As the retired German Brigadier General, and now a consultant with the OSCE, D. Heinz Loquai argues in his recent book, Der Kosovo- Konflikt Wege in einen Vermeidbaren Krieg (The Kosovo Conflict: The Road to an Avoidable War), the German Foreign Ministry’s revelation two weeks into the war that it possessed intelligence confirming the existence of ‘Operation Horseshoe’ was an outright fabrication culled from Bulgarian intelligence reports and the imagination of Nato military propagandists. None of this, however, has prevented apologists for Nato’s war from repeating the lie that Operation Allied Force was justified by the imminent implementation of this mythical plan to ‘ethnically cleanse’ Kosovo of its Albanian population. (On June 11, 2000, the ineffable George Robertson asked Jonathan Dimbleby on ITV to ‘imagine if almost 2 million refugees had been expelled...if Milosevic had succeeded with that ethnic cleansing.’)

In the face of the Nato-induced surge in violence in March and April 1999, Nato officials changed course and proclaimed that their new main objective was returning the Kosovo Albanians to their homes quickly and safely; and with the help of the media Nato successfully portrayed the bombing as a response to the mass exodus rather than its cause. But even this new objective was met only in part--the Albanians who had fled Kosovo did return quickly, but their safety and welfare were compromised by several factors. One was that Nato bombs had killed and seriously injured many hundreds of fleeing Albanians. Nato also used both deadly cluster bombs and depleted uranium munitions in Kosovo, a choice of weapons not conducive to the long-run safety of the returnees. To date, an estimated 100 people have been killed and many hundreds injured by exploding fragmentation bombs. The toll from depleted uranium--radiation-induced illness--will come later, as it has in Iraq.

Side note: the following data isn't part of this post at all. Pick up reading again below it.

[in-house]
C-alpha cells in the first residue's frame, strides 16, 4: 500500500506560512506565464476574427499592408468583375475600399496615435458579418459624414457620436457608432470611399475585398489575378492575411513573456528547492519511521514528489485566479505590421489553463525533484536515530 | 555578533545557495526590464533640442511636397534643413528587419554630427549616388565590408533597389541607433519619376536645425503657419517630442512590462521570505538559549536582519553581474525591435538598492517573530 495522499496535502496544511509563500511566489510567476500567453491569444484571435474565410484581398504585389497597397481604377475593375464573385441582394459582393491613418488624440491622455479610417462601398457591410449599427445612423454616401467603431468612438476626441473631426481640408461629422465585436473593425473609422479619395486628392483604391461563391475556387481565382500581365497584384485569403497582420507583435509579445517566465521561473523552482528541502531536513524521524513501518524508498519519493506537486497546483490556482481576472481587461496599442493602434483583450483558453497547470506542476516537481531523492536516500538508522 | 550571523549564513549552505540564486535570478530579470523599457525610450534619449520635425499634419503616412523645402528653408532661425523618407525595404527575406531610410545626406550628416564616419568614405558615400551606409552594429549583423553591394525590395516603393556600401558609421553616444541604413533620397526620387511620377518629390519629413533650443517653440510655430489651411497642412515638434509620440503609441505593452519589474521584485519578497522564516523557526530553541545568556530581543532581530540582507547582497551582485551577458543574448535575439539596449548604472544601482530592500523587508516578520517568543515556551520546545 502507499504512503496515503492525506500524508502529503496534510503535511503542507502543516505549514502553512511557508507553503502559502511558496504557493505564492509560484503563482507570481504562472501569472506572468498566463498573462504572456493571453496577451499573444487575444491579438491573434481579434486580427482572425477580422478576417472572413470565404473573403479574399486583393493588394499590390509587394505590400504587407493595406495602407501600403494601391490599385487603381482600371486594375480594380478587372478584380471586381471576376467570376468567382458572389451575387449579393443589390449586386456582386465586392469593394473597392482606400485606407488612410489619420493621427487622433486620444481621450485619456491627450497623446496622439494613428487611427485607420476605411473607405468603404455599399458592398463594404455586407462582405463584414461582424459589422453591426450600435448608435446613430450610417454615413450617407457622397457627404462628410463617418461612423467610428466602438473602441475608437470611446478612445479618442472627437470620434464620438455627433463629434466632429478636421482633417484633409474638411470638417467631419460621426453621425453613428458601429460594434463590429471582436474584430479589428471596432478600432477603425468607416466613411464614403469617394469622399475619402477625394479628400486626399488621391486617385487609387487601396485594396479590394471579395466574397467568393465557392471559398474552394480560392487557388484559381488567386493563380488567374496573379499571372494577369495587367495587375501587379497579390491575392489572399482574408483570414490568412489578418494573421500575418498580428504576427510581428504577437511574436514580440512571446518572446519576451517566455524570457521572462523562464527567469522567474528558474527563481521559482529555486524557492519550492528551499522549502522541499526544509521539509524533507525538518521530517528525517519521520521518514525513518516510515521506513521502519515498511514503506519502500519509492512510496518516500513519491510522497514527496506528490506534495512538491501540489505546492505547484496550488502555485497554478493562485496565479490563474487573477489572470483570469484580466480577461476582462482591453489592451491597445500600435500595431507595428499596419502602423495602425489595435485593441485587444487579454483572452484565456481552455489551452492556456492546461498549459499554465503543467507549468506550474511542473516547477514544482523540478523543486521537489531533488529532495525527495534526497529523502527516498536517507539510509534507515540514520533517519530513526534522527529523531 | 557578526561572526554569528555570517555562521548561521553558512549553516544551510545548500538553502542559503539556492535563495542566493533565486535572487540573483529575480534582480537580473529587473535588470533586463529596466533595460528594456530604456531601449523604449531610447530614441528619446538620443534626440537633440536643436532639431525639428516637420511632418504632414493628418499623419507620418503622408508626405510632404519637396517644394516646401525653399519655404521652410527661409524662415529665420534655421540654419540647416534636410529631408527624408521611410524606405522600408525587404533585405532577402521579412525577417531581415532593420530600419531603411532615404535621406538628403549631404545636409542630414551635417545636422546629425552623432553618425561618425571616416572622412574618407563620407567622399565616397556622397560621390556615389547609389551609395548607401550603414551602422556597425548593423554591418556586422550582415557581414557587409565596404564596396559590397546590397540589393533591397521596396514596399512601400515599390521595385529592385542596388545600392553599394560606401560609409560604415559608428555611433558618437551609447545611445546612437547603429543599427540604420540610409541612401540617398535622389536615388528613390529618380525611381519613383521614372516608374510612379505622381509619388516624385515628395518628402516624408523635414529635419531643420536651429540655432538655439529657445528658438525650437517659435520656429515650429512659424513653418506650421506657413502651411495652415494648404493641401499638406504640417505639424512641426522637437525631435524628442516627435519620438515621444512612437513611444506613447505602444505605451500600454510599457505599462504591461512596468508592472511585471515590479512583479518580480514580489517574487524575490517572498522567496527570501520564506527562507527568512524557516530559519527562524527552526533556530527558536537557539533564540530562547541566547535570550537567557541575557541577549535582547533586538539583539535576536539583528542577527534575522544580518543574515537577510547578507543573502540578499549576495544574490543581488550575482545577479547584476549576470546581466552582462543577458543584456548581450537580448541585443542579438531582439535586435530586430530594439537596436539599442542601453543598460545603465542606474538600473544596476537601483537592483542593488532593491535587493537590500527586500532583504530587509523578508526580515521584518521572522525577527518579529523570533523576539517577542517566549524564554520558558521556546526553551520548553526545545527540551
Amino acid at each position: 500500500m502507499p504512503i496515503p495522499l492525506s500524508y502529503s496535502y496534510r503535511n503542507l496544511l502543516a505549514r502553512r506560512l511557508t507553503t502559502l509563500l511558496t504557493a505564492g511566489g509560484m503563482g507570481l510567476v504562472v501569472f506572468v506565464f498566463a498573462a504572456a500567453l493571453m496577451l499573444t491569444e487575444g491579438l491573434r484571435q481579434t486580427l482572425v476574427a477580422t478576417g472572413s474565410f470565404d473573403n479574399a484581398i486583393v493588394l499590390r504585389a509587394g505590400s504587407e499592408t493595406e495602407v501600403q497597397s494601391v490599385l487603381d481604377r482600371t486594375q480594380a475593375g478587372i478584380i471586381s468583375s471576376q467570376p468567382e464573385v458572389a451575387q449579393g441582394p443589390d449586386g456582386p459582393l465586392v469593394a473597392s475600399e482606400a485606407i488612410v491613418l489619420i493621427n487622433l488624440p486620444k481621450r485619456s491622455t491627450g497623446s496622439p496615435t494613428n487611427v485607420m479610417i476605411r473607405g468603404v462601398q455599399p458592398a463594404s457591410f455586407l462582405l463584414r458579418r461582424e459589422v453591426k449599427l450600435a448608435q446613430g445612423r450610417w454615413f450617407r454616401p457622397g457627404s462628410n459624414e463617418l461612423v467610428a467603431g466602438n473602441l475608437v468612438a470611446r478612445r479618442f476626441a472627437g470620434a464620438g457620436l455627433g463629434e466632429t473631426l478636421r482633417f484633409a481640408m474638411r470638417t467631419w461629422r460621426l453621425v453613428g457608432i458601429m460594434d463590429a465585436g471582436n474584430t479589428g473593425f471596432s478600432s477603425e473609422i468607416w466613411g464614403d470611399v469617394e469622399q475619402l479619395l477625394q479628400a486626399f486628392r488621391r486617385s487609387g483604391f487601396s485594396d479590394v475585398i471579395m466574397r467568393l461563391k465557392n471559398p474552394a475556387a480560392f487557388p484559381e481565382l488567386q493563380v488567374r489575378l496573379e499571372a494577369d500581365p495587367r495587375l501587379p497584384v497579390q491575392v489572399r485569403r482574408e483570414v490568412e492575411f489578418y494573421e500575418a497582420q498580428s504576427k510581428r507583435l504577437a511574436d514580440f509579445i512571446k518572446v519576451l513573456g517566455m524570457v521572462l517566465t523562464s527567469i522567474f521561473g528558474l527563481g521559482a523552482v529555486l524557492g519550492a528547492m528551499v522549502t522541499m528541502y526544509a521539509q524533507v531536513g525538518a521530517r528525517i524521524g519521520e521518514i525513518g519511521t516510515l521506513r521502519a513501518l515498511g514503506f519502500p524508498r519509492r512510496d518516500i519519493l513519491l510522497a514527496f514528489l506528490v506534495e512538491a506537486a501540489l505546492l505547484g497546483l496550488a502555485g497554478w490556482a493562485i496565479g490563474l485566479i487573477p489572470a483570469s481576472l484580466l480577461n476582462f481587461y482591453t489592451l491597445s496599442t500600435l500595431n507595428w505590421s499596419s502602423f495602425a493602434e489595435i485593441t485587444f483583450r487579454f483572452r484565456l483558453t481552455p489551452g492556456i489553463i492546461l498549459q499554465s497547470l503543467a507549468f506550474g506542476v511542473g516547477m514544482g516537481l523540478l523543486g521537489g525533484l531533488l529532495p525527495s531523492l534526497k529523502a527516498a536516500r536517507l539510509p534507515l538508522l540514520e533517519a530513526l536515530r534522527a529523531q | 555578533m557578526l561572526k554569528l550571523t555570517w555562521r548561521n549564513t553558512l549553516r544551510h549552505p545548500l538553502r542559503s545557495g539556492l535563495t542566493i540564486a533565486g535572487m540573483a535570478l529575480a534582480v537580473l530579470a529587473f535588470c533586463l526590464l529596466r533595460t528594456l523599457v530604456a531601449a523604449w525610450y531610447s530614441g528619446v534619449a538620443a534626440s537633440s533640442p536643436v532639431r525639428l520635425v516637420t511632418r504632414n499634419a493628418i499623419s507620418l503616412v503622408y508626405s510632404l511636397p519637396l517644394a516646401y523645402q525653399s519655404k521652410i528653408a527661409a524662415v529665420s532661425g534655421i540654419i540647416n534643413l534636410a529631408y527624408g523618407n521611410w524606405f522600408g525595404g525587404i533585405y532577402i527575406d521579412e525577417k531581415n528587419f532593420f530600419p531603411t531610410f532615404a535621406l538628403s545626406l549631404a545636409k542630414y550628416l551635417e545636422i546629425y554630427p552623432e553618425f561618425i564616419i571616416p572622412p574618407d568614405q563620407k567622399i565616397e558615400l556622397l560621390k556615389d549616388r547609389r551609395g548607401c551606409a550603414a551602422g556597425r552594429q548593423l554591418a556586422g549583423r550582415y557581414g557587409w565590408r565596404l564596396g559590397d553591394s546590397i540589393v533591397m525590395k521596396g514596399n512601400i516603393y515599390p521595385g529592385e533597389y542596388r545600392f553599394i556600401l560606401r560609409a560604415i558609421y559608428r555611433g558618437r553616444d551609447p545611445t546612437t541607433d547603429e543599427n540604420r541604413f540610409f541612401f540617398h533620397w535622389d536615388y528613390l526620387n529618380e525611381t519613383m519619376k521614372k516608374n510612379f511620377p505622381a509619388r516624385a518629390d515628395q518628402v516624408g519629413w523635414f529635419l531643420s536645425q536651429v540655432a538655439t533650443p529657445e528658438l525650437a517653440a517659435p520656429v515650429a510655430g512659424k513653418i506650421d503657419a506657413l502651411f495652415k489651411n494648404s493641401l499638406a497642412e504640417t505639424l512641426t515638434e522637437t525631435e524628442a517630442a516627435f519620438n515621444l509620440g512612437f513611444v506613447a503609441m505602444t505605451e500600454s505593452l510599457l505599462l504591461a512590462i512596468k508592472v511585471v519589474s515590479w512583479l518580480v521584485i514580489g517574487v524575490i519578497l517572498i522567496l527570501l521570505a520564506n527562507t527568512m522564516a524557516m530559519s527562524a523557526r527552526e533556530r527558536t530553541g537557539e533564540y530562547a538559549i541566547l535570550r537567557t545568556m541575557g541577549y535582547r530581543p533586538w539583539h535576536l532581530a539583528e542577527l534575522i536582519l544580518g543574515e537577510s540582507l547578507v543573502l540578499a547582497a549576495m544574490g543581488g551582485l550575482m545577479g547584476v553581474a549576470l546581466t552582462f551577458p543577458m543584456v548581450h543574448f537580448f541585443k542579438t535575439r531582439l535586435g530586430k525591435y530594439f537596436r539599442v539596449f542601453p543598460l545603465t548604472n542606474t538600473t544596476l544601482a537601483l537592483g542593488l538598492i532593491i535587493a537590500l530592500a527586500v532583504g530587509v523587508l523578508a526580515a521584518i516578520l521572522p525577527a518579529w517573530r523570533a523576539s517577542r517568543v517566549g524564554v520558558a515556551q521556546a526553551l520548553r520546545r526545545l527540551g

Nato’s bombing also contributed heavily to infrastructure damage, and reconstruction has been slow. Nato’s generosity was largely exhausted in providing resources to destroy and kill--the estimated cost of the military operations against Yugoslavia has run in excess of $10 billion, whereas the resources spent for humanitarian aid and reconstruction in Kosovo have been well under $1 billion. Thus, hundreds of thousands remain homeless, jobless, and lacking in basic facilities.

Nato’s occupation also failed to bring law and order to Kosovo. This was partly a consequence of the destruction, poverty, and exacerbated hatred produced by the war. But it was also a result of the fact that, in direct violation of UN Resolution 1244 which called for the ‘demilitarisation’ of the KLA, under Nato authority the KLA has been incorporated into a ‘Kosovo Protection Corps,’ thereby legalising and legitimating what until then had been an armed rebel force. This, plus the Nato bias in favour of the KLA and against the Serbs in general, has helped institutionalise a system of crime, violence, and pervasive fear, mainly damaging to the minority Serbs, Roma and Turks, but also adversely affecting most Kosovo Albanians. On top of this, organised crime has soared throughout the region. According to a study by the International Crisis Group, the areas of southeast Serbia (both Kosovo and parts of Serbia proper) where the KLA’s influence remains greatest have become the preferred ‘Balkan route’ for the ‘heroin trail’ between Turkey and Western Europe.